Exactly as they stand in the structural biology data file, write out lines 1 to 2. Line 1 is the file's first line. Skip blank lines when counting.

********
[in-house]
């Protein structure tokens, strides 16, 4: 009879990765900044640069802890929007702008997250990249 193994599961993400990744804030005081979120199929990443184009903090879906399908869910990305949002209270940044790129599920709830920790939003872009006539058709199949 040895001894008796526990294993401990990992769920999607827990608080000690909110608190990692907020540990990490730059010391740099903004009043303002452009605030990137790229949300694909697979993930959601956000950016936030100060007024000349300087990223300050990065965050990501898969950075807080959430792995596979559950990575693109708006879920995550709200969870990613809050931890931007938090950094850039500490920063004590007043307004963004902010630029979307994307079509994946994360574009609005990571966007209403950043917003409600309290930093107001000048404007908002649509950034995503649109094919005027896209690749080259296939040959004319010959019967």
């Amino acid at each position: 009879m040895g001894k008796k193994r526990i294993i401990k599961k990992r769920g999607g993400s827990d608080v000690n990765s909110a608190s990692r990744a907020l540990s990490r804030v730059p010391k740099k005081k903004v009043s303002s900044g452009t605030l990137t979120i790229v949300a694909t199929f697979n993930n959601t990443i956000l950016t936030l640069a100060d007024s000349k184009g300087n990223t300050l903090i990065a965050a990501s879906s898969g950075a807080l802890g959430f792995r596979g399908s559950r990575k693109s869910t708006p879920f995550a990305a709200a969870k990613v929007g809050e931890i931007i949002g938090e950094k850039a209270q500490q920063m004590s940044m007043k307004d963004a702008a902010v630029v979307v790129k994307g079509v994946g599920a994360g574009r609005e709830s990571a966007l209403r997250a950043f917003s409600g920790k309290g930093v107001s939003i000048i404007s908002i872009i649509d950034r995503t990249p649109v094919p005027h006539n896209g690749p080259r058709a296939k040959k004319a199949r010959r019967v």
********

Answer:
[in-house]
């Protein structure tokens, strides 16, 4: 009879990765900044640069802890929007702008997250990249 193994599961993400990744804030005081979120199929990443184009903090879906399908869910990305949002209270940044790129599920709830920790939003872009006539058709199949 040895001894008796526990294993401990990992769920999607827990608080000690909110608190990692907020540990990490730059010391740099903004009043303002452009605030990137790229949300694909697979993930959601956000950016936030100060007024000349300087990223300050990065965050990501898969950075807080959430792995596979559950990575693109708006879920995550709200969870990613809050931890931007938090950094850039500490920063004590007043307004963004902010630029979307994307079509994946994360574009609005990571966007209403950043917003409600309290930093107001000048404007908002649509950034995503649109094919005027896209690749080259296939040959004319010959019967």